Today is the 65th anniversary of what we Palestinians call the Nakba, when we were expelled from what is now Israel in 1948. My grandmother, Khadija, is one of those who were forced out. A mother of 10, a grandmother of 68, and a great-grandmother of 49, Khadija now lives in Khan Younis refugee camp, in Gaza. She previously owned lands and a home in Beit Daras, a village that was part of historic Palestine, and she still has her deeds to the land. Seven million other Palestinian refugees and their descendants are scattered all over the world.
Beit Daras was a village of approximately 3,000 people, one elementary school, and two mosques. My grandmother’s family lived comfortably, growing a variety of crops, including wheat, barley, lentils, sesame, corn, cucumbers, tomatoes, and sunflowers. There were separate fields of orange and citrus trees as well as grapes, figs, and apples. My grandmother loved her ’illiyya, a room with big windows on the roof of her house used mainly in summer, made from wood and palm fronds to enjoy the summer breezes and the beautiful view of her village.
One night, in May 1948, the Hagana (the Jewish militia) attacked my grandmother’s village with shelling that seemed to come from everywhere. Terrified, she carried her infant son, Jawad, to look for safety, all the while surrounded by explosions, gunfire, and screaming families. She has often told me that a gate to hell opened that day and never closed.
The village of Beit Daras no longer exists in the current world’s maps and consciousness. In its stead, three Jewish-only colonies were established in 1950. Dispossessed, Palestinians have since faced segregation and isolation from one another. Some have never been reunited.
As Moshe Sharett, Israel’s second prime minister, once said, “We have forgotten that we have not come to an empty land to inherit it, but we have come to conquer a country from people inhabiting it.” My grandmother was never permitted to return to her home.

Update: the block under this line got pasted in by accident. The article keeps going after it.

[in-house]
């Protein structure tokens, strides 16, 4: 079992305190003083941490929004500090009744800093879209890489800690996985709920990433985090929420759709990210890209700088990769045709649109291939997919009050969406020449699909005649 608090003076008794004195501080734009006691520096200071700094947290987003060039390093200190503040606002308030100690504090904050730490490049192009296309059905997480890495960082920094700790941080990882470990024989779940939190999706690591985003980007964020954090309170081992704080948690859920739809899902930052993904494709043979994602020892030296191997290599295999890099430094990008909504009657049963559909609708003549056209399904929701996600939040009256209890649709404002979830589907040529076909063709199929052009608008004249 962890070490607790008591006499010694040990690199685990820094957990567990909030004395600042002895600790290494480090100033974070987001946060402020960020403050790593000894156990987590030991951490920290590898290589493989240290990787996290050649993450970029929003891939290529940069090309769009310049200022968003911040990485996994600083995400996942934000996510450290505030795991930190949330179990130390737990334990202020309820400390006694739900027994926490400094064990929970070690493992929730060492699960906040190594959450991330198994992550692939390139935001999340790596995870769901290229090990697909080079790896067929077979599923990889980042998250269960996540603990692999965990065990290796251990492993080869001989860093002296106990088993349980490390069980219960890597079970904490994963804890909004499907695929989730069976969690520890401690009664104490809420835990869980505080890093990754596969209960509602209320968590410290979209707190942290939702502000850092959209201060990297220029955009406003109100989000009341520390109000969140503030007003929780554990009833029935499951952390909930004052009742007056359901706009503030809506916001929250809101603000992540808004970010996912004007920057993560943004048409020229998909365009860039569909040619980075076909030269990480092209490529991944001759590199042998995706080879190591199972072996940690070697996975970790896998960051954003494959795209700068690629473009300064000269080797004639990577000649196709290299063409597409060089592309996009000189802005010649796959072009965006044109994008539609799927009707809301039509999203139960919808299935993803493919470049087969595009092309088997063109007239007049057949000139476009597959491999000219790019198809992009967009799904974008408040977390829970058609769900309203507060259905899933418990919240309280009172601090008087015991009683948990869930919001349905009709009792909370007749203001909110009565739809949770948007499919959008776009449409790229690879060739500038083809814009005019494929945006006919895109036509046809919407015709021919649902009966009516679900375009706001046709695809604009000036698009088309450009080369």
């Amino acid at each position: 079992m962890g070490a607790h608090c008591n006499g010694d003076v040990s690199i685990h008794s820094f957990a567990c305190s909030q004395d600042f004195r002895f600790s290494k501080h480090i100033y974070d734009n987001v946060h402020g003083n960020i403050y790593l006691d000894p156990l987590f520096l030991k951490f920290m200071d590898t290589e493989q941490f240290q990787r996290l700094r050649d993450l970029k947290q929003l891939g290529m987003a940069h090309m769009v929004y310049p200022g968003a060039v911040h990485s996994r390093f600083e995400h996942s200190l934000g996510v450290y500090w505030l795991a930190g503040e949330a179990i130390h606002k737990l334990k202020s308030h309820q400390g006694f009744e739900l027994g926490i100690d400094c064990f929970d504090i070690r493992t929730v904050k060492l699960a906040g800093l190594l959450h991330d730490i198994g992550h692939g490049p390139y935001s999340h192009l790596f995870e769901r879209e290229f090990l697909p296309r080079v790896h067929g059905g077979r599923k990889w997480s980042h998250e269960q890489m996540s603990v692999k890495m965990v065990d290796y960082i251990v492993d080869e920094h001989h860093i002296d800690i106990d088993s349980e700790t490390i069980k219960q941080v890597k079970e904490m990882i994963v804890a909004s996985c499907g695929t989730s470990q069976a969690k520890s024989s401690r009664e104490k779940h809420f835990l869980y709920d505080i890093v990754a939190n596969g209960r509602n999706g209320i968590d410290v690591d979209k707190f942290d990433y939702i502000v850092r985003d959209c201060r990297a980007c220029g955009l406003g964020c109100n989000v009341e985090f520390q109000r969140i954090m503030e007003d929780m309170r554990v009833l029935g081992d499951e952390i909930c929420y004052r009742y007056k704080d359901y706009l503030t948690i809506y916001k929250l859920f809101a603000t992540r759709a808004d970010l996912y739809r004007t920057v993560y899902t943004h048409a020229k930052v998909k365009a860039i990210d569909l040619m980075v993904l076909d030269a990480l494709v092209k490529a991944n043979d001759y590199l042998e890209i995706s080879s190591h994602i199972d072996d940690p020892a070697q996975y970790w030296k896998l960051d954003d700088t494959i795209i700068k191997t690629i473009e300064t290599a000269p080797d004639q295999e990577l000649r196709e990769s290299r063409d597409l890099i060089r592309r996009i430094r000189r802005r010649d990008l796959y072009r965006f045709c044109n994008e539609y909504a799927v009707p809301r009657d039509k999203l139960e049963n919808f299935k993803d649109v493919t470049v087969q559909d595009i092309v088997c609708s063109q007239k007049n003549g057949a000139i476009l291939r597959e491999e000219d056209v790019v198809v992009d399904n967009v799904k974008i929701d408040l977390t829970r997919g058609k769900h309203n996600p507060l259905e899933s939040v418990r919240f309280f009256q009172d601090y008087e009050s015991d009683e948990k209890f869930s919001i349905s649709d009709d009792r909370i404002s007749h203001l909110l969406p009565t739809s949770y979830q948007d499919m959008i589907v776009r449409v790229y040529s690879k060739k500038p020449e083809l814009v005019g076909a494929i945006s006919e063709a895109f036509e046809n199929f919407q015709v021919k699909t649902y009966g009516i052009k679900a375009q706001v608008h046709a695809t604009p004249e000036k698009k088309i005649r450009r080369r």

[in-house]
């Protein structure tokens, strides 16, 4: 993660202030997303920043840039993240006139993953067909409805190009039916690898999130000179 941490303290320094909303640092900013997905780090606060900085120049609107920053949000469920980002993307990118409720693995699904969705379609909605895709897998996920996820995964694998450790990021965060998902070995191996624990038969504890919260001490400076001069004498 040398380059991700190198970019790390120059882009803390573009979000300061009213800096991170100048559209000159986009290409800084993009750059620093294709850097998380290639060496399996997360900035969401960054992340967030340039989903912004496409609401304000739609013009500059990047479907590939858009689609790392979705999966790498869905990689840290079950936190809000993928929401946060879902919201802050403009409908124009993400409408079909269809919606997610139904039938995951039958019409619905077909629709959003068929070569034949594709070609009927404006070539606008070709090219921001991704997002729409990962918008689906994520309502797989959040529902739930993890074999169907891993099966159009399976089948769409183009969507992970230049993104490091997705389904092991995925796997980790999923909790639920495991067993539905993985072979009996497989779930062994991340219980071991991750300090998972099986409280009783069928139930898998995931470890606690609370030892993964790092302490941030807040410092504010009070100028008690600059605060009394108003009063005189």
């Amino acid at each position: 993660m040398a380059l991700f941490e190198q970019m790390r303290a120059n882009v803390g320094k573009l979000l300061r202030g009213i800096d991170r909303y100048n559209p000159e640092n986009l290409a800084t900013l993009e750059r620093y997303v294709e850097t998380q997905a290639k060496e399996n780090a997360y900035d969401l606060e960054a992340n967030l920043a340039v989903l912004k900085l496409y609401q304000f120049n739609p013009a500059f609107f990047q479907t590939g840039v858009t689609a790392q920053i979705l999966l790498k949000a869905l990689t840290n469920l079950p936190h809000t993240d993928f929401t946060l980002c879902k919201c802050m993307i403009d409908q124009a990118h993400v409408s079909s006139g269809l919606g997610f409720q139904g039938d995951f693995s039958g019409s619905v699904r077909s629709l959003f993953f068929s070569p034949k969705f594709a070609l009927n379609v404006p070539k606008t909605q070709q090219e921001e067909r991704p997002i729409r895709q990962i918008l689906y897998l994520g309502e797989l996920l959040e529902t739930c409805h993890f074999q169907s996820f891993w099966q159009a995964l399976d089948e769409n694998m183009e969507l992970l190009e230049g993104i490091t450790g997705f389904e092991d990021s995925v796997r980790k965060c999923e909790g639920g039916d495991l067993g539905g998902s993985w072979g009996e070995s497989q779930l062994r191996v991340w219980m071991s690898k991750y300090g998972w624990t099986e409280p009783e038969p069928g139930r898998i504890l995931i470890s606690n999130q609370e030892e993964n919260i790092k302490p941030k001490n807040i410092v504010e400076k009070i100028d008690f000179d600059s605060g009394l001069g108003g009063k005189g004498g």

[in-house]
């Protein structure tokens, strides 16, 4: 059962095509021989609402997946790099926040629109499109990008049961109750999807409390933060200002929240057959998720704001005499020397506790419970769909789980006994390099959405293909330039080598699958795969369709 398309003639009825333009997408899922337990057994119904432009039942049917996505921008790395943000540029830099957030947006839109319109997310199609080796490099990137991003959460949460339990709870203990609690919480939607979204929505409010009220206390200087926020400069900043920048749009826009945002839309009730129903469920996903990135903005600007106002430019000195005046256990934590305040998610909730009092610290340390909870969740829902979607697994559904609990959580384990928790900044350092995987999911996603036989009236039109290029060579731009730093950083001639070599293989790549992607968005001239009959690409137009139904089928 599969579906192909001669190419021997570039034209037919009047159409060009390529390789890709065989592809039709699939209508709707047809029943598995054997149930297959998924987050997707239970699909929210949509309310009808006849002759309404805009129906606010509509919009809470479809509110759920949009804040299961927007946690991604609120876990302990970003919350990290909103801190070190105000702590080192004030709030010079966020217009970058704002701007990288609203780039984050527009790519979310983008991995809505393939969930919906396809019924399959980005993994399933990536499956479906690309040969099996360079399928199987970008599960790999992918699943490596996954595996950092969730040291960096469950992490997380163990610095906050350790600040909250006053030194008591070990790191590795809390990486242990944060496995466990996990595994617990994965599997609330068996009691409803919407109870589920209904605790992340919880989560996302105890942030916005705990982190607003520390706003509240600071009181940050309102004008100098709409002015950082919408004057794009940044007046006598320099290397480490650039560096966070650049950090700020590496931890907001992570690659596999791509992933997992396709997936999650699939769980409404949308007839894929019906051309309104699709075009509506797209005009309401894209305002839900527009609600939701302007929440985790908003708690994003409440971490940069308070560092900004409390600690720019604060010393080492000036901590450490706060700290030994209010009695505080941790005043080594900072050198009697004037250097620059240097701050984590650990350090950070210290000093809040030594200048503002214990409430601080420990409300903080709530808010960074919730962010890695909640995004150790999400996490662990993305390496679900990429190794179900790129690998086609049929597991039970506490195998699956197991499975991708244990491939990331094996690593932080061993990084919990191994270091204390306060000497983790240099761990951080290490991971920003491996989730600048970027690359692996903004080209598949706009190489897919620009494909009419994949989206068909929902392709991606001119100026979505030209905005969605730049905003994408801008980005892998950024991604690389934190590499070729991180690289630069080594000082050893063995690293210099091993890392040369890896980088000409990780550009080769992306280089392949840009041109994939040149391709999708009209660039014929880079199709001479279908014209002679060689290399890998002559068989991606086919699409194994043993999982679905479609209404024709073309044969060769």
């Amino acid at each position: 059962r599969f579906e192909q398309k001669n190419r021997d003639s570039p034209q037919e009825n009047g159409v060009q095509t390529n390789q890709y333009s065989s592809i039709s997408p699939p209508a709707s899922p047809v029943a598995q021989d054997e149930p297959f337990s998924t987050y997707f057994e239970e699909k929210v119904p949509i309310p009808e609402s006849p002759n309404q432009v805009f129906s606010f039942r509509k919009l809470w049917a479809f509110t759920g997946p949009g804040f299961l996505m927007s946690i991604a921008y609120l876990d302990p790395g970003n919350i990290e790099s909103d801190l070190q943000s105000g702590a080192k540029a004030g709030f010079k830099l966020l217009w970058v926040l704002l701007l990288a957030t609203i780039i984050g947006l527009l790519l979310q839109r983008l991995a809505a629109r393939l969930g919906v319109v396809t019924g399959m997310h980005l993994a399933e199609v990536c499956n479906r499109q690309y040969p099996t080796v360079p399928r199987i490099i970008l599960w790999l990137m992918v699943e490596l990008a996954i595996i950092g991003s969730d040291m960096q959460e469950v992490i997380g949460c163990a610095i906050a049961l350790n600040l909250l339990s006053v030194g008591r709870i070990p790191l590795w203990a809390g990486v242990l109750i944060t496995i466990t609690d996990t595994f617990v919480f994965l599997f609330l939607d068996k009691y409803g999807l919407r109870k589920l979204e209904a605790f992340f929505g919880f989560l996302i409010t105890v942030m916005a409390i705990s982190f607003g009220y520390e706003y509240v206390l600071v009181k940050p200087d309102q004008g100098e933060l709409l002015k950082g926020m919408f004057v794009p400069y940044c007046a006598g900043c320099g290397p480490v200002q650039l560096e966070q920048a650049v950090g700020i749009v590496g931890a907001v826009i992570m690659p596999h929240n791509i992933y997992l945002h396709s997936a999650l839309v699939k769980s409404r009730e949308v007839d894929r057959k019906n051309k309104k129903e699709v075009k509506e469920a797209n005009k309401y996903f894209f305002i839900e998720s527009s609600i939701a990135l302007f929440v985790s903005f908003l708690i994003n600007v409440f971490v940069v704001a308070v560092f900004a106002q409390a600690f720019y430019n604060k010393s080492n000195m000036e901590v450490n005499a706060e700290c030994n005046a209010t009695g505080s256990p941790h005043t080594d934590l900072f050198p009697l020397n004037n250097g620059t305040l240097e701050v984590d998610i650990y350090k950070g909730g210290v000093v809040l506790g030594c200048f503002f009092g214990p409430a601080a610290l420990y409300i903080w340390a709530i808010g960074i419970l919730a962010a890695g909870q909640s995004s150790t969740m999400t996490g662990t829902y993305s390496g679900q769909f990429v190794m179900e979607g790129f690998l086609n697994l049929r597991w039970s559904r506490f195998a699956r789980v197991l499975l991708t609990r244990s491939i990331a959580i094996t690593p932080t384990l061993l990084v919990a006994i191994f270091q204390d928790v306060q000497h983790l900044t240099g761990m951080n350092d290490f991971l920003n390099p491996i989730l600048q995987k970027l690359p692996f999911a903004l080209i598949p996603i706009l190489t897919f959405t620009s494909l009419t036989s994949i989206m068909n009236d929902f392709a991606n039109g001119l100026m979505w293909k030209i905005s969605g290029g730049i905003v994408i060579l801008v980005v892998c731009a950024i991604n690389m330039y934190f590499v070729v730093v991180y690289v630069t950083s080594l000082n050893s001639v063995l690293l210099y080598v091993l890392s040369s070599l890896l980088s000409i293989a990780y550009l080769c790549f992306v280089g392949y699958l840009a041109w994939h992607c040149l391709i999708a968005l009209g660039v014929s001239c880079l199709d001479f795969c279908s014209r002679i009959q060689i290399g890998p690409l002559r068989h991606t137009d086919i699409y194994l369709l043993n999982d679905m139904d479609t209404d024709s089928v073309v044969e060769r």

As summer approaches Gaza, and the heat rises amid electricity blackouts (the Israeli military bombed Gaza’s only power plant), my grandmother recalls the hundreds of acres of land she lost. Everything is gone now, she says—the ‘illiyya, the view, the breezes, the space, the land, the home, the fields, and the dignity.
Today, she is tired of being offered the same political menus of no solution or inconsequential solutions, such as the two-state solution, which offer no return to what is rightfully hers. For my grandmother, the recent warning of U.S. Secretary of State John Kerry that the window of opportunity for a two-state solution is closing is meaningless. The past 20 years of the so-called peace process have led nowhere. Instead, we have witnessed Israel swallow more Palestinian land, apply more restrictions and checkpoints, and expand settlements. There is no time left for my grandmother to continue taking the drug of gradualism. Is she not entitled to the same rights as the Jewish settlers who 65 years ago moved her off her land and out of her home?
My grandmother’s principal consolation is the education she insisted upon for her children and grandchildren and the determination to instill in us the memory of homeland and desire for freedom. I’ve never been to Beit Daras. But I have an overwhelming feeling for the place. I dream of going, even though I wonder if I ever will during my lifetime. To this day, I feel that my body is in Shatat (Diaspora), my heart is in Khan Younis refugee camp and Gaza, and that my soul is in Beit Daras. It’s a complicated feeling, but that yearning for homeland, even a damaged homeland, was captured by poet Salem Jubran when he wrote, “As a mother loves her disabled son, I will love you my homeland.”